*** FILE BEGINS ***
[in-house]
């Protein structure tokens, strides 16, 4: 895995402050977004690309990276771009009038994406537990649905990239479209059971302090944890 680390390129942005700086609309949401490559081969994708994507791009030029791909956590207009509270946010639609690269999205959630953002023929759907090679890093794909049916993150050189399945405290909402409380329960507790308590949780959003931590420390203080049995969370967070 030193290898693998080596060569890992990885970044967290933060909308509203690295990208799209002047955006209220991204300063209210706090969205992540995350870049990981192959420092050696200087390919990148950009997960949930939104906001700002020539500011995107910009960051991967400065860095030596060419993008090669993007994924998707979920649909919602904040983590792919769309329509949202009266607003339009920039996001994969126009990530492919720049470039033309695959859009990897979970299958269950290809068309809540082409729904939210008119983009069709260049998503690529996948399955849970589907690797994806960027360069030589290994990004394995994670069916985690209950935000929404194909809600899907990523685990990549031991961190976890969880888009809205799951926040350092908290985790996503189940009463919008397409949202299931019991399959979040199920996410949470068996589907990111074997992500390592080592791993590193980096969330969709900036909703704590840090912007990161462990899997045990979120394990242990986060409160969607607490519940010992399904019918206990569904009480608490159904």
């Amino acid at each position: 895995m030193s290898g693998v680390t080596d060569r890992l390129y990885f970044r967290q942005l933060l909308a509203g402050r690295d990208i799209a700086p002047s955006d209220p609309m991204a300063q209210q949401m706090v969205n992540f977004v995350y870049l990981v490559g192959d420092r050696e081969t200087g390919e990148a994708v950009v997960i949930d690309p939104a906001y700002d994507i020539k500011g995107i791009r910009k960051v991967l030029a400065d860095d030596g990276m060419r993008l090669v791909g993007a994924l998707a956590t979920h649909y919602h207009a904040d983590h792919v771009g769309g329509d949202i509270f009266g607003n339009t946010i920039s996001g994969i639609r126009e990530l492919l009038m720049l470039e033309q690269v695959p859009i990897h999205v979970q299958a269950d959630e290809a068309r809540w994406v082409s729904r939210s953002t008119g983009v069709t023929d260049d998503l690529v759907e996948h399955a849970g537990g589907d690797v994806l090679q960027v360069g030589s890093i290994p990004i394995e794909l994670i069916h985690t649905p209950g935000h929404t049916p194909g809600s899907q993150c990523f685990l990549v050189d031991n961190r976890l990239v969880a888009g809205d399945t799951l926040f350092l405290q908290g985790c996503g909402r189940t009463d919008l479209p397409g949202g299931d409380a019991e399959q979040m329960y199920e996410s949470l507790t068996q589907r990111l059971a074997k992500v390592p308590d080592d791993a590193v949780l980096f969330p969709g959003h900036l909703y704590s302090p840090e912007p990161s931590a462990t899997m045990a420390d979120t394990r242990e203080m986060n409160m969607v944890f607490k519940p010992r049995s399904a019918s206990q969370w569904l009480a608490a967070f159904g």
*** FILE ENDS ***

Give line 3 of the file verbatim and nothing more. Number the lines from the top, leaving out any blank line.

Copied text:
């Amino acid at each position: 895995m030193s290898g693998v680390t080596d060569r890992l390129y990885f970044r967290q942005l933060l909308a509203g402050r690295d990208i799209a700086p002047s955006d209220p609309m991204a300063q209210q949401m706090v969205n992540f977004v995350y870049l990981v490559g192959d420092r050696e081969t200087g390919e990148a994708v950009v997960i949930d690309p939104a906001y700002d994507i020539k500011g995107i791009r910009k960051v991967l030029a400065d860095d030596g990276m060419r993008l090669v791909g993007a994924l998707a956590t979920h649909y919602h207009a904040d983590h792919v771009g769309g329509d949202i509270f009266g607003n339009t946010i920039s996001g994969i639609r126009e990530l492919l009038m720049l470039e033309q690269v695959p859009i990897h999205v979970q299958a269950d959630e290809a068309r809540w994406v082409s729904r939210s953002t008119g983009v069709t023929d260049d998503l690529v759907e996948h399955a849970g537990g589907d690797v994806l090679q960027v360069g030589s890093i290994p990004i394995e794909l994670i069916h985690t649905p209950g935000h929404t049916p194909g809600s899907q993150c990523f685990l990549v050189d031991n961190r976890l990239v969880a888009g809205d399945t799951l926040f350092l405290q908290g985790c996503g909402r189940t009463d919008l479209p397409g949202g299931d409380a019991e399959q979040m329960y199920e996410s949470l507790t068996q589907r990111l059971a074997k992500v390592p308590d080592d791993a590193v949780l980096f969330p969709g959003h900036l909703y704590s302090p840090e912007p990161s931590a462990t899997m045990a420390d979120t394990r242990e203080m986060n409160m969607v944890f607490k519940p010992r049995s399904a019918s206990q969370w569904l009480a608490a967070f159904g």